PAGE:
Asylum seekers on front lines of Canada’s pandemic may be allowed to stay

Asylum seekers on front lines of Canada's pandemic may be allowed to stay
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At a demonstration in June, participants called for the government to grant care home workers permanent residency. Photo: Emma Jacobs

In Canada, more than half the COVID-19 cases and two-thirds of deaths have been reported in Quebec. And around 80 percent of those who died lived in long-term care homes. 

While these numbers have started to fall – Quebec had its first day without a coronavirus-related death since mid-March just this week – the pandemic has shone a spotlight on how many asylum seekers who arrived in recent years ended up working in these senior living facilities.

Magdala Jean-Pierre Michel, a nurse from Haiti who arrived in Quebec as an asylum-seeker via Roxham Road in 2017 has worked as an orderly and nurse’s aide in the province’s long-term care homes. 

Emma JacobsAsylum seekers on front lines of Canada’s pandemic may be allowed to stay

Orderlies, she says, who do the feeding, bathing and other resident care, play an essential role in these senior living facilities.

“They are the eyes of the nurses and nurses’ aides. I know that Madame so-and-so, it’s not usual for her to sleep all day, or to not eat. It’s not normal for her to not chat. So, the first person who’s going to see that is me and I’m the one who’s going to tell the nurses the change I’ve observed,” she explained. 

Across the province, senior living facilities have been short-staffed for years, so many asylum seekers, who are allowed to work while the government reviews their claims, ended up in the field. According to one non-for-profit that works with newly-arrived asylum seekers, La Maison de Haiti, more than a thousand of its clients found work as orderlies since 2017.

Before the pandemic, this trend did not get much attention among the general public.

Premier Francois Legault, who was elected in 2018 on a platform of limiting immigration, had characterized asylum seekers as a burden, saying in 2017 that Quebec couldn’t accept “all the world’s misery.”

But in March, the coronavirus hit Quebec hard. 

“It moved quickly. It was like a forest fire,” said Jean-Pierre Michel. 

“Because it was new, everything needed to be put in place for personal protection, for disinfection, to see how to organize things so that it’s not transmitted to you or the patient,” she said. 

In addition to more than 4,400 residents, at least five orderlies have also died in Quebec of COVID-19. 

In his daily briefings on the crisis, Premier Legault began referring to care home workers as “guardian angels.” Photo: Emma Jacobs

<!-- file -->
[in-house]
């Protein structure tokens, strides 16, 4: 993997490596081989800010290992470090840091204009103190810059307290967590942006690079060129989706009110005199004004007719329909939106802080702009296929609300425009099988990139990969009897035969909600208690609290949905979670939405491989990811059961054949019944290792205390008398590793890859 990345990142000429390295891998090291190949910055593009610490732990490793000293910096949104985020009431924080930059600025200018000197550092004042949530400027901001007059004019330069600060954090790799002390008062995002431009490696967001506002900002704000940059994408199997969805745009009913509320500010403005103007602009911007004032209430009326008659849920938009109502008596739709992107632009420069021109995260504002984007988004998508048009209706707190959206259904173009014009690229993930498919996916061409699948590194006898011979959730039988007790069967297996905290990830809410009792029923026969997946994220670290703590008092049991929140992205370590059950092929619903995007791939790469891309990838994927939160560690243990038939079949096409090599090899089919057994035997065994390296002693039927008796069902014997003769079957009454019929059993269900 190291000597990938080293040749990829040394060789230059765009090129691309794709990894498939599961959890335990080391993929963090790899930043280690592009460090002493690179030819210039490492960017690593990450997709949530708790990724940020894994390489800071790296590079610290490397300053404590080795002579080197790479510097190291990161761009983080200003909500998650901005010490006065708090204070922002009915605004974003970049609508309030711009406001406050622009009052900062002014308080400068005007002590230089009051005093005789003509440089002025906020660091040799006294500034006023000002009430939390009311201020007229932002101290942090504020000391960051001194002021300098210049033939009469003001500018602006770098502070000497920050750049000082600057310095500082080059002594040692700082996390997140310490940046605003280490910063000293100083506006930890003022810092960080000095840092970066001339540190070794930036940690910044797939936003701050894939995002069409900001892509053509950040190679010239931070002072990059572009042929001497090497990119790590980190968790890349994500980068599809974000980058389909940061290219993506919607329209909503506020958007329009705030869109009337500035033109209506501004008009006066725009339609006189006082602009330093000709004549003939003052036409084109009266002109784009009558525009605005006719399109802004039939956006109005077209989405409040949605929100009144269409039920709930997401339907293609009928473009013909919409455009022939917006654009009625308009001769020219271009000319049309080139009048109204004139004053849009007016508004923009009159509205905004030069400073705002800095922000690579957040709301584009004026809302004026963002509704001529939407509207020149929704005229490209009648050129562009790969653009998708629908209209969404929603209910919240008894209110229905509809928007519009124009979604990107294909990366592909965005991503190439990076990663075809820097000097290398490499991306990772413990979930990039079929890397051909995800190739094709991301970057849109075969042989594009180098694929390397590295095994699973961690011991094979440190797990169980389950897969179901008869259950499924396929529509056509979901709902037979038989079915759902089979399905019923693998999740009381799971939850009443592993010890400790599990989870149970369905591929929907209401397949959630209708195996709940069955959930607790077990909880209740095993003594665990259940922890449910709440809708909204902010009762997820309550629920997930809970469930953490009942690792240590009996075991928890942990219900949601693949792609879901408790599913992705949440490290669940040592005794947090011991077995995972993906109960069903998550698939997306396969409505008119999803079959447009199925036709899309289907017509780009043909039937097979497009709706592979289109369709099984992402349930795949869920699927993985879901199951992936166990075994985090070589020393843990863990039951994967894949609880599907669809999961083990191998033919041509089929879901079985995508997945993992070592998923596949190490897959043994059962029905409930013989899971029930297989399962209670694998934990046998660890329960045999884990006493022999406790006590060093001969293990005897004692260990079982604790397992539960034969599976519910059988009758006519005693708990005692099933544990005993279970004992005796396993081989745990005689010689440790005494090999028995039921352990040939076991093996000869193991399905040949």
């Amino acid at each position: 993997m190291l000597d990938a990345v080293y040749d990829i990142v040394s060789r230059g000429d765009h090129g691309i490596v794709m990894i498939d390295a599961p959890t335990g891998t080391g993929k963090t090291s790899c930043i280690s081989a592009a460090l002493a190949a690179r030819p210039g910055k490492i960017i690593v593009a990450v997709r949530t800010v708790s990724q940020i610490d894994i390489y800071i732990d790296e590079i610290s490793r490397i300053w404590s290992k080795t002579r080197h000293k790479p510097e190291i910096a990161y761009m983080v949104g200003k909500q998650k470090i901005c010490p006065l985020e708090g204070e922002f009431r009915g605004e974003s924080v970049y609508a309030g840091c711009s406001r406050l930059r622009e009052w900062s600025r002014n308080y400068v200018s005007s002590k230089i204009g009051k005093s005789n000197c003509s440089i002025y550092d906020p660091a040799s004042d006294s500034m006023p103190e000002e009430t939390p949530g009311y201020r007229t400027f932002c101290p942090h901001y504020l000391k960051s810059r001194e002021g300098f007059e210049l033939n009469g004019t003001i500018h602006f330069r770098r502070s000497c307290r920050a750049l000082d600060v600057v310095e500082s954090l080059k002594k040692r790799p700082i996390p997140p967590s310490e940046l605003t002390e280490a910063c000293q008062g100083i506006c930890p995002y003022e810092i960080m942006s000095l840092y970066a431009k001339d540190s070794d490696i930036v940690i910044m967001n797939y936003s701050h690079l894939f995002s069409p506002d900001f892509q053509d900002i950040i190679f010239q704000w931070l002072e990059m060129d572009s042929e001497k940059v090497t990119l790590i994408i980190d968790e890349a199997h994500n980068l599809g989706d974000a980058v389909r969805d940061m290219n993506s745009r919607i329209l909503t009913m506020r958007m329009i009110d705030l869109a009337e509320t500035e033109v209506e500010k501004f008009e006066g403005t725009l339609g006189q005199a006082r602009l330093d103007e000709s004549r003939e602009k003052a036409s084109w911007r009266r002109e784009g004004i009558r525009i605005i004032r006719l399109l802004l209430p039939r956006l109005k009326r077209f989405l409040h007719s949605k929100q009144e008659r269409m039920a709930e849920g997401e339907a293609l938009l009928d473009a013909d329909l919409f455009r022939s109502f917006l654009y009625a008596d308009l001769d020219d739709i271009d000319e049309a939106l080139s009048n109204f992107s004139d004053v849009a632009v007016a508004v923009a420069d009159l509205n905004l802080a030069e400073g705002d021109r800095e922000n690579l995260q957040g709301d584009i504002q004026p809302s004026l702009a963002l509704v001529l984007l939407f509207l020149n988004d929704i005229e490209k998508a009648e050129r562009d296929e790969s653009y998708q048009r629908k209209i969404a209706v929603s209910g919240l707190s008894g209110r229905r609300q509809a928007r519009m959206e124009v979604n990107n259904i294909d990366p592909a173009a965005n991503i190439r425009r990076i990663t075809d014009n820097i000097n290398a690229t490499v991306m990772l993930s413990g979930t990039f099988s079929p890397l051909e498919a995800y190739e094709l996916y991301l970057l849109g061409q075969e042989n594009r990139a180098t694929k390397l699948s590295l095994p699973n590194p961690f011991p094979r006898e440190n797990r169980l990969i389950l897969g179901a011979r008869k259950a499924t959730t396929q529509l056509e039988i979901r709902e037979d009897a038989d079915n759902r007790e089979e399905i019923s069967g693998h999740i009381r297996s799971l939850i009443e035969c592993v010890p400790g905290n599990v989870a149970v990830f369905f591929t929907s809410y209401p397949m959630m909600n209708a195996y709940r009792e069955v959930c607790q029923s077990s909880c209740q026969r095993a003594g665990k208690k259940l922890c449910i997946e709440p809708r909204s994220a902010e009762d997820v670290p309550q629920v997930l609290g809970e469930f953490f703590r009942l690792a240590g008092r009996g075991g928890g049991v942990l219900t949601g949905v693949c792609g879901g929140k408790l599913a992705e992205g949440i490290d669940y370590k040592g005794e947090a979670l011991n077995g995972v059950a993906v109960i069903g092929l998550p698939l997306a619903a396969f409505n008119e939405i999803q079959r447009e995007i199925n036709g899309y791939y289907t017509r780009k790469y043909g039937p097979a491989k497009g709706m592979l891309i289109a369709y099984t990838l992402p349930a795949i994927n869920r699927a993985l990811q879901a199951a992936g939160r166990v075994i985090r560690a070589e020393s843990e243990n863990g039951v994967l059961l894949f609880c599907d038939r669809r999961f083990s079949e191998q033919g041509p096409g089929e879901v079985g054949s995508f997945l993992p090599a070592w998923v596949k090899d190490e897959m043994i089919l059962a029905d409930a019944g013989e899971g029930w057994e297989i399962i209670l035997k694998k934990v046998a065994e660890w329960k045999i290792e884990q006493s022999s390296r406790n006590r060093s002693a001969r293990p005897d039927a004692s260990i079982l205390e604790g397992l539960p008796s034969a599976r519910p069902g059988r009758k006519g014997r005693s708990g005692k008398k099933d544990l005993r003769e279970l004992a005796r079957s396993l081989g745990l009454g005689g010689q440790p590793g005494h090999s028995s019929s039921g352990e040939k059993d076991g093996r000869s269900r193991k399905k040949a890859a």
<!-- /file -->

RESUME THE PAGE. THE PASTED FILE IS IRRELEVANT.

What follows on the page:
In his daily briefings on the crisis, Premier Legault began referring to care home workers as “guardian angels.” Photo: Emma Jacobs

In his daily briefings on the crisis, Premier Legault began referring to care home workers as “guardian angels,” leading attorneys and advocates to point out that many still faced the possibility of deportation from Canada.

Three years on, Jean-Pierre Michel hasn’t received a decision on her asylum case. Some care workers have already been denied, and either remain in Canada while they pursue other legal options or under a temporary stay on deportations to their country of origin.

At a demonstration in June, participants called for the government to grant care home workers permanent residency. 

“They’ve been like front liners with the pandemic,” said Eugenie Kadima, a nurse and nursing instructor who attended to support her colleagues in health care. 

“They’re getting exposed every day and, as a nurse, I feel like the minimum that the government can do is actually give them their papers.”

Legault initially said that any special treatment for this group of asylum seekers would send the wrong message.

“We cannot open the door to say: ‘if you come illegally, if you find a job, that’s ok, I will accept you as an immigrant,’” Legault said in late May. 

But soon afterwards, his government softened its tone, saying it would look at individual asylum seekers case by case to see if they could qualify as economic immigrants. Radio-Canada later reported the federal government is preparing to go further, with a temporary program that would offer health care workers permanent residency.

Immigration, Refugees and Citizenship Canada has not released a formal announcement or timeline for this program and did respond to a request for more information.

Jean-Pierre Michel evoked a Haitian expression in reaction to the shifts in government policy.

“‘What’s not right for you, could be right for me,’ which is to say, it’s a tragedy, the pandemic. But the pandemic is also allowing movement on a lot of things, particularly, here in Quebec, on immigration,” she said. 

Jean-Pierre Michel said she was dismayed to learn that a separate government program will not be open to asylum seekers. 

Quebec began training 10,000 new orderlies this summer, who will start jobs at twice the salary she made when she started working in care homes through a temp agency. She had spoken to others in similar circumstances to her own who had hoped to pursue the training program when it was first announced. 

While Jean-Pierre Michel says she never imagined leaving Haiti before coming into conflict with a former government official there, she has found purpose in her new role.  

“I love my country a lot. I love my community. I’m someone who is very involved in my community and never thought I would leave,” she says, but, “As fate would have it, I am here, helping in the care homes. I am saving lives and so I will continue doing it.”



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